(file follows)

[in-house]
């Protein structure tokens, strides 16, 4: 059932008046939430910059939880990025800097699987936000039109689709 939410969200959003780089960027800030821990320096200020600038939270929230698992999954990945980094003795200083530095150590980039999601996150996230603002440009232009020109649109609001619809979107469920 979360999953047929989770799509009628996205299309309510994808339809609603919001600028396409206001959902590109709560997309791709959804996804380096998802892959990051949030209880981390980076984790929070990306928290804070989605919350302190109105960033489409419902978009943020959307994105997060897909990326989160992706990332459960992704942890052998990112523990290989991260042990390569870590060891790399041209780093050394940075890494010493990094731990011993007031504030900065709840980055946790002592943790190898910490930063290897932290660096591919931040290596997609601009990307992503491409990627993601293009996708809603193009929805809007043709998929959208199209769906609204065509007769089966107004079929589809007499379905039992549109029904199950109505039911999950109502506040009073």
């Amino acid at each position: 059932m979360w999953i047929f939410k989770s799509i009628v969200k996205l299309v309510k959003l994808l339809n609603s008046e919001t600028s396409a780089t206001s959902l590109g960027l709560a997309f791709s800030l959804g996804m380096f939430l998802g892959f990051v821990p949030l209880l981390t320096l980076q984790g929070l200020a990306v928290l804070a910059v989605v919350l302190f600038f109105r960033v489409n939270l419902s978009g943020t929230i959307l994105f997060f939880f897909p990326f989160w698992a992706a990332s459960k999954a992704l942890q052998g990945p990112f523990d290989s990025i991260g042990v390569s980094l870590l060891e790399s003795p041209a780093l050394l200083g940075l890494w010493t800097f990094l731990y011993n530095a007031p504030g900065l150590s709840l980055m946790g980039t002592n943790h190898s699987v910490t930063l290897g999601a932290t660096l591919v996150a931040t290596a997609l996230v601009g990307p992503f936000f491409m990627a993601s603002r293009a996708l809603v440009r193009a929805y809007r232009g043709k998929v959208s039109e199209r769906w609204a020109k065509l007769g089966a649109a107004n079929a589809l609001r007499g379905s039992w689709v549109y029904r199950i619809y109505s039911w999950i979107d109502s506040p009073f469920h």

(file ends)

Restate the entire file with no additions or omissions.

[in-house]
């Protein structure tokens, strides 16, 4: 059932008046939430910059939880990025800097699987936000039109689709 939410969200959003780089960027800030821990320096200020600038939270929230698992999954990945980094003795200083530095150590980039999601996150996230603002440009232009020109649109609001619809979107469920 979360999953047929989770799509009628996205299309309510994808339809609603919001600028396409206001959902590109709560997309791709959804996804380096998802892959990051949030209880981390980076984790929070990306928290804070989605919350302190109105960033489409419902978009943020959307994105997060897909990326989160992706990332459960992704942890052998990112523990290989991260042990390569870590060891790399041209780093050394940075890494010493990094731990011993007031504030900065709840980055946790002592943790190898910490930063290897932290660096591919931040290596997609601009990307992503491409990627993601293009996708809603193009929805809007043709998929959208199209769906609204065509007769089966107004079929589809007499379905039992549109029904199950109505039911999950109502506040009073």
């Amino acid at each position: 059932m979360w999953i047929f939410k989770s799509i009628v969200k996205l299309v309510k959003l994808l339809n609603s008046e919001t600028s396409a780089t206001s959902l590109g960027l709560a997309f791709s800030l959804g996804m380096f939430l998802g892959f990051v821990p949030l209880l981390t320096l980076q984790g929070l200020a990306v928290l804070a910059v989605v919350l302190f600038f109105r960033v489409n939270l419902s978009g943020t929230i959307l994105f997060f939880f897909p990326f989160w698992a992706a990332s459960k999954a992704l942890q052998g990945p990112f523990d290989s990025i991260g042990v390569s980094l870590l060891e790399s003795p041209a780093l050394l200083g940075l890494w010493t800097f990094l731990y011993n530095a007031p504030g900065l150590s709840l980055m946790g980039t002592n943790h190898s699987v910490t930063l290897g999601a932290t660096l591919v996150a931040t290596a997609l996230v601009g990307p992503f936000f491409m990627a993601s603002r293009a996708l809603v440009r193009a929805y809007r232009g043709k998929v959208s039109e199209r769906w609204a020109k065509l007769g089966a649109a107004n079929a589809l609001r007499g379905s039992w689709v549109y029904r199950i619809y109505s039911w999950i979107d109502s506040p009073f469920h």